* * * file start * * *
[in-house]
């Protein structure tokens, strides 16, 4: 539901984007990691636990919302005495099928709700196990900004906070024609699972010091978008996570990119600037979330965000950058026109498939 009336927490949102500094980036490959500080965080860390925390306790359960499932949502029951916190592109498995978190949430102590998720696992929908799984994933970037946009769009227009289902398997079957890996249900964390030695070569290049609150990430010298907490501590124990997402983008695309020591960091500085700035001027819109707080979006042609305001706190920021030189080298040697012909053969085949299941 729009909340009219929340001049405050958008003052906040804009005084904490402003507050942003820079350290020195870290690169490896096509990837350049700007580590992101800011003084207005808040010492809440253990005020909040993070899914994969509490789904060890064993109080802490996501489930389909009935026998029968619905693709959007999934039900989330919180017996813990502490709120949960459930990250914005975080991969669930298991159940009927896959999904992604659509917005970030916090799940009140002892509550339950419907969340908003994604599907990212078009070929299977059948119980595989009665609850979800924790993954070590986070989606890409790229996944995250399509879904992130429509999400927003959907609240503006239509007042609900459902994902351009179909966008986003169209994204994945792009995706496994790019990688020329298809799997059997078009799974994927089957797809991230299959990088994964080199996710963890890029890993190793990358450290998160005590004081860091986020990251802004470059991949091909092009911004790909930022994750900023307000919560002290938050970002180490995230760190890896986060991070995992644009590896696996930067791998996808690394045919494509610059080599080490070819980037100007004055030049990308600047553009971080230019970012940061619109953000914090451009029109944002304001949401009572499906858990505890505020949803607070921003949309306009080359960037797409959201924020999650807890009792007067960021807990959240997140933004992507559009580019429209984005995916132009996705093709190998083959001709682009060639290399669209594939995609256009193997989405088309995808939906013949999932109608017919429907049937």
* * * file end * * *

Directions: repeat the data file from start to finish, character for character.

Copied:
[in-house]
């Protein structure tokens, strides 16, 4: 539901984007990691636990919302005495099928709700196990900004906070024609699972010091978008996570990119600037979330965000950058026109498939 009336927490949102500094980036490959500080965080860390925390306790359960499932949502029951916190592109498995978190949430102590998720696992929908799984994933970037946009769009227009289902398997079957890996249900964390030695070569290049609150990430010298907490501590124990997402983008695309020591960091500085700035001027819109707080979006042609305001706190920021030189080298040697012909053969085949299941 729009909340009219929340001049405050958008003052906040804009005084904490402003507050942003820079350290020195870290690169490896096509990837350049700007580590992101800011003084207005808040010492809440253990005020909040993070899914994969509490789904060890064993109080802490996501489930389909009935026998029968619905693709959007999934039900989330919180017996813990502490709120949960459930990250914005975080991969669930298991159940009927896959999904992604659509917005970030916090799940009140002892509550339950419907969340908003994604599907990212078009070929299977059948119980595989009665609850979800924790993954070590986070989606890409790229996944995250399509879904992130429509999400927003959907609240503006239509007042609900459902994902351009179909966008986003169209994204994945792009995706496994790019990688020329298809799997059997078009799974994927089957797809991230299959990088994964080199996710963890890029890993190793990358450290998160005590004081860091986020990251802004470059991949091909092009911004790909930022994750900023307000919560002290938050970002180490995230760190890896986060991070995992644009590896696996930067791998996808690394045919494509610059080599080490070819980037100007004055030049990308600047553009971080230019970012940061619109953000914090451009029109944002304001949401009572499906858990505890505020949803607070921003949309306009080359960037797409959201924020999650807890009792007067960021807990959240997140933004992507559009580019429209984005995916132009996705093709190998083959001709682009060639290399669209594939995609256009193997989405088309995808939906013949999932109608017919429907049937």